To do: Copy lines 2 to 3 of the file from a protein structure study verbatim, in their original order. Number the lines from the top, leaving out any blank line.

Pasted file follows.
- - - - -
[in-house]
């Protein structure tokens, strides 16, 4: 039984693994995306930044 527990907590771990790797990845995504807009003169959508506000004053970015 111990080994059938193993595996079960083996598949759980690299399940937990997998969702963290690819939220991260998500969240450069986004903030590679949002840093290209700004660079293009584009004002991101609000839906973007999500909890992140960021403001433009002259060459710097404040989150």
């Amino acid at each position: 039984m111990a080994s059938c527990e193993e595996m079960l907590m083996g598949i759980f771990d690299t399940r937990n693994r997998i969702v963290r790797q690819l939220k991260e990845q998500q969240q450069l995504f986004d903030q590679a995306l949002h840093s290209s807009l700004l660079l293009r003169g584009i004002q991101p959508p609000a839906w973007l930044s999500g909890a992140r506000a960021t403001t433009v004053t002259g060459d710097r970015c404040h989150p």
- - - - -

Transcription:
């Protein structure tokens, strides 16, 4: 039984693994995306930044 527990907590771990790797990845995504807009003169959508506000004053970015 111990080994059938193993595996079960083996598949759980690299399940937990997998969702963290690819939220991260998500969240450069986004903030590679949002840093290209700004660079293009584009004002991101609000839906973007999500909890992140960021403001433009002259060459710097404040989150």
């Amino acid at each position: 039984m111990a080994s059938c527990e193993e595996m079960l907590m083996g598949i759980f771990d690299t399940r937990n693994r997998i969702v963290r790797q690819l939220k991260e990845q998500q969240q450069l995504f986004d903030q590679a995306l949002h840093s290209s807009l700004l660079l293009r003169g584009i004002q991101p959508p609000a839906w973007l930044s999500g909890a992140r506000a960021t403001t433009v004053t002259g060459d710097r970015c404040h989150p």